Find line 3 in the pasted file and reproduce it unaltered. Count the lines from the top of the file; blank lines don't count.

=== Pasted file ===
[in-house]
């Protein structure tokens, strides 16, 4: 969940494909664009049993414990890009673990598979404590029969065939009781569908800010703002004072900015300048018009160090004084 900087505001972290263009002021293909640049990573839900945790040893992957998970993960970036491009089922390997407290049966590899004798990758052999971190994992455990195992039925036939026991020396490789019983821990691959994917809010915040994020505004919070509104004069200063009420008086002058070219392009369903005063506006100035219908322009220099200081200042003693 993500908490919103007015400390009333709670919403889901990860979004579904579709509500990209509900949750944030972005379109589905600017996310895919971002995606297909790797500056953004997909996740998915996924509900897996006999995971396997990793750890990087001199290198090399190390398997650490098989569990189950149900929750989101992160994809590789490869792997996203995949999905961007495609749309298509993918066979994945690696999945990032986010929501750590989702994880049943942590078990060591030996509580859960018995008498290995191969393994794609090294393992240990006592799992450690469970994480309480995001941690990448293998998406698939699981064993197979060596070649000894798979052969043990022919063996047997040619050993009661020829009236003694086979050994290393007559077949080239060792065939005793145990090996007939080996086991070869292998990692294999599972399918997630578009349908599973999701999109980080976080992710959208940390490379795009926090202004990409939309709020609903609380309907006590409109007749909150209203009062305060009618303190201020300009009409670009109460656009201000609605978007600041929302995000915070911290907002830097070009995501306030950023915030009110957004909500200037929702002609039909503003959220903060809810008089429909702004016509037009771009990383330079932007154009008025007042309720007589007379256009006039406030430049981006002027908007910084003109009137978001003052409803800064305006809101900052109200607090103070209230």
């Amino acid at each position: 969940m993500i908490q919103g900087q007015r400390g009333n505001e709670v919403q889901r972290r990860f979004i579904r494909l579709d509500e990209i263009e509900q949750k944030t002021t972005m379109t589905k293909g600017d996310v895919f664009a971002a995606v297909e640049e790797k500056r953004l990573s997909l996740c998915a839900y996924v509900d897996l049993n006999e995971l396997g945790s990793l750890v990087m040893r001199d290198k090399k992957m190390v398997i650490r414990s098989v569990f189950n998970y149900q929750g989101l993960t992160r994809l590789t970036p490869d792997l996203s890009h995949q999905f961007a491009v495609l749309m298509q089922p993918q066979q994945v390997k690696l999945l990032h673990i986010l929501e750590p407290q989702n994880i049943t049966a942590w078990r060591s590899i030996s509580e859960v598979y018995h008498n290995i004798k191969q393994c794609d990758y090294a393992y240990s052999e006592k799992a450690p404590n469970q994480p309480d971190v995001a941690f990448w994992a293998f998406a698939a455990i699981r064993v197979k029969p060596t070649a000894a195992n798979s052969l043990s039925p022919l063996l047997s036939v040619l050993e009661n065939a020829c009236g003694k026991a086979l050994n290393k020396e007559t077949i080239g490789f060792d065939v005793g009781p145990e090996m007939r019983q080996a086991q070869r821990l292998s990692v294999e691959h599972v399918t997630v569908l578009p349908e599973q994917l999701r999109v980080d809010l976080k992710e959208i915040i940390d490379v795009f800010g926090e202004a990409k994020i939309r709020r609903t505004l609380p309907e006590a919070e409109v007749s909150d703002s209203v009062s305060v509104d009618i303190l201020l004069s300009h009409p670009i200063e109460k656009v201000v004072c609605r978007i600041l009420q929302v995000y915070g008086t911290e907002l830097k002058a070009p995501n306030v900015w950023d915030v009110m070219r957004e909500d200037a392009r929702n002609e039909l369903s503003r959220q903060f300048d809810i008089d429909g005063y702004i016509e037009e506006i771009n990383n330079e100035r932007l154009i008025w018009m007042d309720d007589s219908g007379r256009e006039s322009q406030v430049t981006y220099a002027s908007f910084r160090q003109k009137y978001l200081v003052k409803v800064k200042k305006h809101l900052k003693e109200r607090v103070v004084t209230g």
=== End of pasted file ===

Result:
């Amino acid at each position: 969940m993500i908490q919103g900087q007015r400390g009333n505001e709670v919403q889901r972290r990860f979004i579904r494909l579709d509500e990209i263009e509900q949750k944030t002021t972005m379109t589905k293909g600017d996310v895919f664009a971002a995606v297909e640049e790797k500056r953004l990573s997909l996740c998915a839900y996924v509900d897996l049993n006999e995971l396997g945790s990793l750890v990087m040893r001199d290198k090399k992957m190390v398997i650490r414990s098989v569990f189950n998970y149900q929750g989101l993960t992160r994809l590789t970036p490869d792997l996203s890009h995949q999905f961007a491009v495609l749309m298509q089922p993918q066979q994945v390997k690696l999945l990032h673990i986010l929501e750590p407290q989702n994880i049943t049966a942590w078990r060591s590899i030996s509580e859960v598979y018995h008498n290995i004798k191969q393994c794609d990758y090294a393992y240990s052999e006592k799992a450690p404590n469970q994480p309480d971190v995001a941690f990448w994992a293998f998406a698939a455990i699981r064993v197979k029969p060596t070649a000894a195992n798979s052969l043990s039925p022919l063996l047997s036939v040619l050993e009661n065939a020829c009236g003694k026991a086979l050994n290393k020396e007559t077949i080239g490789f060792d065939v005793g009781p145990e090996m007939r019983q080996a086991q070869r821990l292998s990692v294999e691959h599972v399918t997630v569908l578009p349908e599973q994917l999701r999109v980080d809010l976080k992710e959208i915040i940390d490379v795009f800010g926090e202004a990409k994020i939309r709020r609903t505004l609380p309907e006590a919070e409109v007749s909150d703002s209203v009062s305060v509104d009618i303190l201020l004069s300009h009409p670009i200063e109460k656009v201000v004072c609605r978007i600041l009420q929302v995000y915070g008086t911290e907002l830097k002058a070009p995501n306030v900015w950023d915030v009110m070219r957004e909500d200037a392009r929702n002609e039909l369903s503003r959220q903060f300048d809810i008089d429909g005063y702004i016509e037009e506006i771009n990383n330079e100035r932007l154009i008025w018009m007042d309720d007589s219908g007379r256009e006039s322009q406030v430049t981006y220099a002027s908007f910084r160090q003109k009137y978001l200081v003052k409803v800064k200042k305006h809101l900052k003693e109200r607090v103070v004084t209230g």